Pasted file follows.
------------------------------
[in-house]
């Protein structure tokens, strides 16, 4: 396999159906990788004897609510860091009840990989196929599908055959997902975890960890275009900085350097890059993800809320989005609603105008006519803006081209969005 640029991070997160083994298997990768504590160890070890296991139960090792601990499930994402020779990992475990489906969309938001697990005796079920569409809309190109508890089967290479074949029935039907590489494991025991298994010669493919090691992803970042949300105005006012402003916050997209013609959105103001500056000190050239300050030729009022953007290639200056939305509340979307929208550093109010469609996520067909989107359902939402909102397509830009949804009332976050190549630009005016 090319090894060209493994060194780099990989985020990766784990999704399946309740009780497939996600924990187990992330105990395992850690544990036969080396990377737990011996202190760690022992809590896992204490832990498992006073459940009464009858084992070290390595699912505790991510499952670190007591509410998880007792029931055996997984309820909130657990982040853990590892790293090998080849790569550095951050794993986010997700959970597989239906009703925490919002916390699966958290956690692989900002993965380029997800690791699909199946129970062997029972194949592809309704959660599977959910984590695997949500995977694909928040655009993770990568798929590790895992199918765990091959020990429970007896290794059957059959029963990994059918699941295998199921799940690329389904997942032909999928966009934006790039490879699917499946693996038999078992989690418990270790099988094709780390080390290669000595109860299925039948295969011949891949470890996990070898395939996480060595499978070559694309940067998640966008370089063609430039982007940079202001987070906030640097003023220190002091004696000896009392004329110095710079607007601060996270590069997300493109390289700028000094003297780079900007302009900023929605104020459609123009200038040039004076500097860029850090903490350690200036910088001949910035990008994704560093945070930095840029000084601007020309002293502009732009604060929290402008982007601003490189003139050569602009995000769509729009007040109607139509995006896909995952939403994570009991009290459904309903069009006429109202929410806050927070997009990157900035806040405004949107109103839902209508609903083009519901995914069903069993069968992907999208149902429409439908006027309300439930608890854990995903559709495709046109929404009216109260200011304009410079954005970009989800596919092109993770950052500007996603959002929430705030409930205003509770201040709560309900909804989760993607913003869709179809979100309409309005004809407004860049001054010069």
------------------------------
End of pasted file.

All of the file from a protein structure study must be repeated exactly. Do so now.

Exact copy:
[in-house]
């Protein structure tokens, strides 16, 4: 396999159906990788004897609510860091009840990989196929599908055959997902975890960890275009900085350097890059993800809320989005609603105008006519803006081209969005 640029991070997160083994298997990768504590160890070890296991139960090792601990499930994402020779990992475990489906969309938001697990005796079920569409809309190109508890089967290479074949029935039907590489494991025991298994010669493919090691992803970042949300105005006012402003916050997209013609959105103001500056000190050239300050030729009022953007290639200056939305509340979307929208550093109010469609996520067909989107359902939402909102397509830009949804009332976050190549630009005016 090319090894060209493994060194780099990989985020990766784990999704399946309740009780497939996600924990187990992330105990395992850690544990036969080396990377737990011996202190760690022992809590896992204490832990498992006073459940009464009858084992070290390595699912505790991510499952670190007591509410998880007792029931055996997984309820909130657990982040853990590892790293090998080849790569550095951050794993986010997700959970597989239906009703925490919002916390699966958290956690692989900002993965380029997800690791699909199946129970062997029972194949592809309704959660599977959910984590695997949500995977694909928040655009993770990568798929590790895992199918765990091959020990429970007896290794059957059959029963990994059918699941295998199921799940690329389904997942032909999928966009934006790039490879699917499946693996038999078992989690418990270790099988094709780390080390290669000595109860299925039948295969011949891949470890996990070898395939996480060595499978070559694309940067998640966008370089063609430039982007940079202001987070906030640097003023220190002091004696000896009392004329110095710079607007601060996270590069997300493109390289700028000094003297780079900007302009900023929605104020459609123009200038040039004076500097860029850090903490350690200036910088001949910035990008994704560093945070930095840029000084601007020309002293502009732009604060929290402008982007601003490189003139050569602009995000769509729009007040109607139509995006896909995952939403994570009991009290459904309903069009006429109202929410806050927070997009990157900035806040405004949107109103839902209508609903083009519901995914069903069993069968992907999208149902429409439908006027309300439930608890854990995903559709495709046109929404009216109260200011304009410079954005970009989800596919092109993770950052500007996603959002929430705030409930205003509770201040709560309900909804989760993607913003869709179809979100309409309005004809407004860049001054010069």